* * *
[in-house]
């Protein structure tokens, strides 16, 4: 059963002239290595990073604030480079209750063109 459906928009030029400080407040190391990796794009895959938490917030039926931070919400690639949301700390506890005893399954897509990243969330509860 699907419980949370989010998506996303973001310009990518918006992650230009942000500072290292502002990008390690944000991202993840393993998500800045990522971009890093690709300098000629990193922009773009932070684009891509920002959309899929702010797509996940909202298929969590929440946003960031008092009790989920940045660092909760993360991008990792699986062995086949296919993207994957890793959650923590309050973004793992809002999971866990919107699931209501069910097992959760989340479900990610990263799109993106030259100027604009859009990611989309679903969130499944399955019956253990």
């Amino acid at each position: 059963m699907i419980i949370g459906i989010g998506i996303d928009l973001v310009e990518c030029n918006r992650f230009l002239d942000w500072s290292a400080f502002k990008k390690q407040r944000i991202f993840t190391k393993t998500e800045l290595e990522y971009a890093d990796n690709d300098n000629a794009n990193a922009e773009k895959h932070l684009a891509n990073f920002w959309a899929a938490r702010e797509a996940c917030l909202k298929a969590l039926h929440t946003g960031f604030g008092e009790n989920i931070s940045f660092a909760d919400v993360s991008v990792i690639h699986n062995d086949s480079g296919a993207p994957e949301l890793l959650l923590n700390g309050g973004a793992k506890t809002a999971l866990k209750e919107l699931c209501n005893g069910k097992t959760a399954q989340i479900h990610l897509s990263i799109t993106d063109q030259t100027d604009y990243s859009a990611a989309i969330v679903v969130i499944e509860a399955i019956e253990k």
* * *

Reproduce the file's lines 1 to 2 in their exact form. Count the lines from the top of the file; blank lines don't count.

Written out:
[in-house]
């Protein structure tokens, strides 16, 4: 059963002239290595990073604030480079209750063109 459906928009030029400080407040190391990796794009895959938490917030039926931070919400690639949301700390506890005893399954897509990243969330509860 699907419980949370989010998506996303973001310009990518918006992650230009942000500072290292502002990008390690944000991202993840393993998500800045990522971009890093690709300098000629990193922009773009932070684009891509920002959309899929702010797509996940909202298929969590929440946003960031008092009790989920940045660092909760993360991008990792699986062995086949296919993207994957890793959650923590309050973004793992809002999971866990919107699931209501069910097992959760989340479900990610990263799109993106030259100027604009859009990611989309679903969130499944399955019956253990």